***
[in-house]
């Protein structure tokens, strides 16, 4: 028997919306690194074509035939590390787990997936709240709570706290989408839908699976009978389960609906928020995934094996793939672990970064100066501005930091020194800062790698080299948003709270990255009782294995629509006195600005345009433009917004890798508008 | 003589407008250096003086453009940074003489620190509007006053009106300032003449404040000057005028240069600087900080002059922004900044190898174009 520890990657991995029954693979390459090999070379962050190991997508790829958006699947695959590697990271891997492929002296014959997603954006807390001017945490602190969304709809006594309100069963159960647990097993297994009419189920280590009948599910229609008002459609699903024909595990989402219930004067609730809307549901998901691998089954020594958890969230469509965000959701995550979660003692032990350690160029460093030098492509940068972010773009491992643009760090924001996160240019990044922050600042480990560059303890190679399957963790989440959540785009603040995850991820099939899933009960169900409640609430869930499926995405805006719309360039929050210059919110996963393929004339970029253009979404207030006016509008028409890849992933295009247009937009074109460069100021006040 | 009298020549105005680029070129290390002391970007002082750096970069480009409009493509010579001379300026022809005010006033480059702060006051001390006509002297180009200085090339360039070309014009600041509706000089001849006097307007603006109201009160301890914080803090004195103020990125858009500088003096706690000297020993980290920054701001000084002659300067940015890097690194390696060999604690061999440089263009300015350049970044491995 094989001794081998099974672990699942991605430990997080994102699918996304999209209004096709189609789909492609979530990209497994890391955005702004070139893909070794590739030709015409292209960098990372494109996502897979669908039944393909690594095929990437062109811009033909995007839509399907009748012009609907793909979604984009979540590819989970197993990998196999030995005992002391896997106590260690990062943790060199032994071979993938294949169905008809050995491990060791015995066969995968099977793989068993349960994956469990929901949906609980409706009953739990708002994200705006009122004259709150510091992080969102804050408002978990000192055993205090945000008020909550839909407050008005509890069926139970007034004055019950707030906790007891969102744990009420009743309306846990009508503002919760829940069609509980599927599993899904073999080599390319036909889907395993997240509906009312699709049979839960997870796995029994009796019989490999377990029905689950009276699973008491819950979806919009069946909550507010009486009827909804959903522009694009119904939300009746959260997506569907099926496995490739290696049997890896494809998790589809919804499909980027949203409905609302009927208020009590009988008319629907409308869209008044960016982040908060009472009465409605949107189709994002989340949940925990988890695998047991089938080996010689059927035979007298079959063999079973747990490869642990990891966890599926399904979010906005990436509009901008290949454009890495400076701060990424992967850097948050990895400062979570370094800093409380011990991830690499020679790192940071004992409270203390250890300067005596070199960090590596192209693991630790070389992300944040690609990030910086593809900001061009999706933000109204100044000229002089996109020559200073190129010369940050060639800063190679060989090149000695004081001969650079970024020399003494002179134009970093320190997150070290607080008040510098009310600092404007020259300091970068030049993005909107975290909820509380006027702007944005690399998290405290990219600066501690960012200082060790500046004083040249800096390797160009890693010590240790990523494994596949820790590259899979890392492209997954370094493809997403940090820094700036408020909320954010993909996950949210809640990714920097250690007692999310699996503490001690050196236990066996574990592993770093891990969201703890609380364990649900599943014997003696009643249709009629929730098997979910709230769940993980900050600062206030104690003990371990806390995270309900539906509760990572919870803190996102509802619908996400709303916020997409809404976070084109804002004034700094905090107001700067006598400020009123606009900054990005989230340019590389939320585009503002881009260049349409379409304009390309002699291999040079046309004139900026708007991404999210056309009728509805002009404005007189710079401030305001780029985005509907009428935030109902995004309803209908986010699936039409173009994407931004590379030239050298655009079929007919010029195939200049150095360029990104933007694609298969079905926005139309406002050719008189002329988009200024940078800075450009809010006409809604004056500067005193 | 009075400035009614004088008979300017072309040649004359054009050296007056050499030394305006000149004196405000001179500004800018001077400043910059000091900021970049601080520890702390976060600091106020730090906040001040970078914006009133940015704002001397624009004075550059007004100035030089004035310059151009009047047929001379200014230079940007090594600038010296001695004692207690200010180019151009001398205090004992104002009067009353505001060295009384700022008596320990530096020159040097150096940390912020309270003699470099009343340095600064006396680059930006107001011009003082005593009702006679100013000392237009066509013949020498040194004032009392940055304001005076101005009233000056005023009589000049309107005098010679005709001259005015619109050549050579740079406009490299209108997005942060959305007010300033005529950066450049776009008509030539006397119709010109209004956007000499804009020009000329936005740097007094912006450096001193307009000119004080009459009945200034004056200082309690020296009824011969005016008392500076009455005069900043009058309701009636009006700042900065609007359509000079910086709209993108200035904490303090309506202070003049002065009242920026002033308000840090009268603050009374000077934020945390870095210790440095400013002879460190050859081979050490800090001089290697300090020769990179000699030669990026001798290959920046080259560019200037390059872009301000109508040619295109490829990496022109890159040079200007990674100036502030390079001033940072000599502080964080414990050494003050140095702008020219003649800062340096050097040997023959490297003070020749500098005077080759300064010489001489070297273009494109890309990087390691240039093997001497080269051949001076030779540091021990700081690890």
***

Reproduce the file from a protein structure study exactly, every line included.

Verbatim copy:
[in-house]
């Protein structure tokens, strides 16, 4: 028997919306690194074509035939590390787990997936709240709570706290989408839908699976009978389960609906928020995934094996793939672990970064100066501005930091020194800062790698080299948003709270990255009782294995629509006195600005345009433009917004890798508008 | 003589407008250096003086453009940074003489620190509007006053009106300032003449404040000057005028240069600087900080002059922004900044190898174009 520890990657991995029954693979390459090999070379962050190991997508790829958006699947695959590697990271891997492929002296014959997603954006807390001017945490602190969304709809006594309100069963159960647990097993297994009419189920280590009948599910229609008002459609699903024909595990989402219930004067609730809307549901998901691998089954020594958890969230469509965000959701995550979660003692032990350690160029460093030098492509940068972010773009491992643009760090924001996160240019990044922050600042480990560059303890190679399957963790989440959540785009603040995850991820099939899933009960169900409640609430869930499926995405805006719309360039929050210059919110996963393929004339970029253009979404207030006016509008028409890849992933295009247009937009074109460069100021006040 | 009298020549105005680029070129290390002391970007002082750096970069480009409009493509010579001379300026022809005010006033480059702060006051001390006509002297180009200085090339360039070309014009600041509706000089001849006097307007603006109201009160301890914080803090004195103020990125858009500088003096706690000297020993980290920054701001000084002659300067940015890097690194390696060999604690061999440089263009300015350049970044491995 094989001794081998099974672990699942991605430990997080994102699918996304999209209004096709189609789909492609979530990209497994890391955005702004070139893909070794590739030709015409292209960098990372494109996502897979669908039944393909690594095929990437062109811009033909995007839509399907009748012009609907793909979604984009979540590819989970197993990998196999030995005992002391896997106590260690990062943790060199032994071979993938294949169905008809050995491990060791015995066969995968099977793989068993349960994956469990929901949906609980409706009953739990708002994200705006009122004259709150510091992080969102804050408002978990000192055993205090945000008020909550839909407050008005509890069926139970007034004055019950707030906790007891969102744990009420009743309306846990009508503002919760829940069609509980599927599993899904073999080599390319036909889907395993997240509906009312699709049979839960997870796995029994009796019989490999377990029905689950009276699973008491819950979806919009069946909550507010009486009827909804959903522009694009119904939300009746959260997506569907099926496995490739290696049997890896494809998790589809919804499909980027949203409905609302009927208020009590009988008319629907409308869209008044960016982040908060009472009465409605949107189709994002989340949940925990988890695998047991089938080996010689059927035979007298079959063999079973747990490869642990990891966890599926399904979010906005990436509009901008290949454009890495400076701060990424992967850097948050990895400062979570370094800093409380011990991830690499020679790192940071004992409270203390250890300067005596070199960090590596192209693991630790070389992300944040690609990030910086593809900001061009999706933000109204100044000229002089996109020559200073190129010369940050060639800063190679060989090149000695004081001969650079970024020399003494002179134009970093320190997150070290607080008040510098009310600092404007020259300091970068030049993005909107975290909820509380006027702007944005690399998290405290990219600066501690960012200082060790500046004083040249800096390797160009890693010590240790990523494994596949820790590259899979890392492209997954370094493809997403940090820094700036408020909320954010993909996950949210809640990714920097250690007692999310699996503490001690050196236990066996574990592993770093891990969201703890609380364990649900599943014997003696009643249709009629929730098997979910709230769940993980900050600062206030104690003990371990806390995270309900539906509760990572919870803190996102509802619908996400709303916020997409809404976070084109804002004034700094905090107001700067006598400020009123606009900054990005989230340019590389939320585009503002881009260049349409379409304009390309002699291999040079046309004139900026708007991404999210056309009728509805002009404005007189710079401030305001780029985005509907009428935030109902995004309803209908986010699936039409173009994407931004590379030239050298655009079929007919010029195939200049150095360029990104933007694609298969079905926005139309406002050719008189002329988009200024940078800075450009809010006409809604004056500067005193 | 009075400035009614004088008979300017072309040649004359054009050296007056050499030394305006000149004196405000001179500004800018001077400043910059000091900021970049601080520890702390976060600091106020730090906040001040970078914006009133940015704002001397624009004075550059007004100035030089004035310059151009009047047929001379200014230079940007090594600038010296001695004692207690200010180019151009001398205090004992104002009067009353505001060295009384700022008596320990530096020159040097150096940390912020309270003699470099009343340095600064006396680059930006107001011009003082005593009702006679100013000392237009066509013949020498040194004032009392940055304001005076101005009233000056005023009589000049309107005098010679005709001259005015619109050549050579740079406009490299209108997005942060959305007010300033005529950066450049776009008509030539006397119709010109209004956007000499804009020009000329936005740097007094912006450096001193307009000119004080009459009945200034004056200082309690020296009824011969005016008392500076009455005069900043009058309701009636009006700042900065609007359509000079910086709209993108200035904490303090309506202070003049002065009242920026002033308000840090009268603050009374000077934020945390870095210790440095400013002879460190050859081979050490800090001089290697300090020769990179000699030669990026001798290959920046080259560019200037390059872009301000109508040619295109490829990496022109890159040079200007990674100036502030390079001033940072000599502080964080414990050494003050140095702008020219003649800062340096050097040997023959490297003070020749500098005077080759300064010489001489070297273009494109890309990087390691240039093997001497080269051949001076030779540091021990700081690890």